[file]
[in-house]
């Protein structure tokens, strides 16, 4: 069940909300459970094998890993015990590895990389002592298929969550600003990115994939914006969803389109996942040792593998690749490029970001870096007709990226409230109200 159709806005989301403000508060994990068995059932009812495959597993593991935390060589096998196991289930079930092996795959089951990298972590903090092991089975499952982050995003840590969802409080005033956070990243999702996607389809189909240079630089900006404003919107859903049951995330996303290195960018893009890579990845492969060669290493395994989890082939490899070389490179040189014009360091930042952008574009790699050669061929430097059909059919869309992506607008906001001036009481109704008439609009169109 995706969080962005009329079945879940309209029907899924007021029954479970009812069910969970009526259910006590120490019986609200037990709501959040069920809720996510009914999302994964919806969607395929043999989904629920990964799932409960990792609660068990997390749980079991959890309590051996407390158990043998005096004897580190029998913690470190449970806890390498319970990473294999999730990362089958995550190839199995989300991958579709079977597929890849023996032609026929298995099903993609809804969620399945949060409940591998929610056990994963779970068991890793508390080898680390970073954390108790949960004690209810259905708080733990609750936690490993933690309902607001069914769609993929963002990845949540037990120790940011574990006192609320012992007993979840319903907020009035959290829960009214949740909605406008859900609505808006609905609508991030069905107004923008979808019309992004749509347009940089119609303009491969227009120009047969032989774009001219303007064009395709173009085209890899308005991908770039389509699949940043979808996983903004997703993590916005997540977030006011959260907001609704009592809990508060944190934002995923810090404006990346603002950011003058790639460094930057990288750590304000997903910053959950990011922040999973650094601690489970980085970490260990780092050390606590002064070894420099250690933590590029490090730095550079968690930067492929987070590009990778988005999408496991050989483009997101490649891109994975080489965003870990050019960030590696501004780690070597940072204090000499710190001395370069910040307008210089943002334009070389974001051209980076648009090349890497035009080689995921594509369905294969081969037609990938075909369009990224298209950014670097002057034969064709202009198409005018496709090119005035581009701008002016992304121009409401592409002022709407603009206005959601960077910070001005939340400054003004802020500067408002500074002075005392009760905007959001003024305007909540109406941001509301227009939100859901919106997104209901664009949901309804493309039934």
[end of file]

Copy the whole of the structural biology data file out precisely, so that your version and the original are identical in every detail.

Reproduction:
[in-house]
């Protein structure tokens, strides 16, 4: 069940909300459970094998890993015990590895990389002592298929969550600003990115994939914006969803389109996942040792593998690749490029970001870096007709990226409230109200 159709806005989301403000508060994990068995059932009812495959597993593991935390060589096998196991289930079930092996795959089951990298972590903090092991089975499952982050995003840590969802409080005033956070990243999702996607389809189909240079630089900006404003919107859903049951995330996303290195960018893009890579990845492969060669290493395994989890082939490899070389490179040189014009360091930042952008574009790699050669061929430097059909059919869309992506607008906001001036009481109704008439609009169109 995706969080962005009329079945879940309209029907899924007021029954479970009812069910969970009526259910006590120490019986609200037990709501959040069920809720996510009914999302994964919806969607395929043999989904629920990964799932409960990792609660068990997390749980079991959890309590051996407390158990043998005096004897580190029998913690470190449970806890390498319970990473294999999730990362089958995550190839199995989300991958579709079977597929890849023996032609026929298995099903993609809804969620399945949060409940591998929610056990994963779970068991890793508390080898680390970073954390108790949960004690209810259905708080733990609750936690490993933690309902607001069914769609993929963002990845949540037990120790940011574990006192609320012992007993979840319903907020009035959290829960009214949740909605406008859900609505808006609905609508991030069905107004923008979808019309992004749509347009940089119609303009491969227009120009047969032989774009001219303007064009395709173009085209890899308005991908770039389509699949940043979808996983903004997703993590916005997540977030006011959260907001609704009592809990508060944190934002995923810090404006990346603002950011003058790639460094930057990288750590304000997903910053959950990011922040999973650094601690489970980085970490260990780092050390606590002064070894420099250690933590590029490090730095550079968690930067492929987070590009990778988005999408496991050989483009997101490649891109994975080489965003870990050019960030590696501004780690070597940072204090000499710190001395370069910040307008210089943002334009070389974001051209980076648009090349890497035009080689995921594509369905294969081969037609990938075909369009990224298209950014670097002057034969064709202009198409005018496709090119005035581009701008002016992304121009409401592409002022709407603009206005959601960077910070001005939340400054003004802020500067408002500074002075005392009760905007959001003024305007909540109406941001509301227009939100859901919106997104209901664009949901309804493309039934």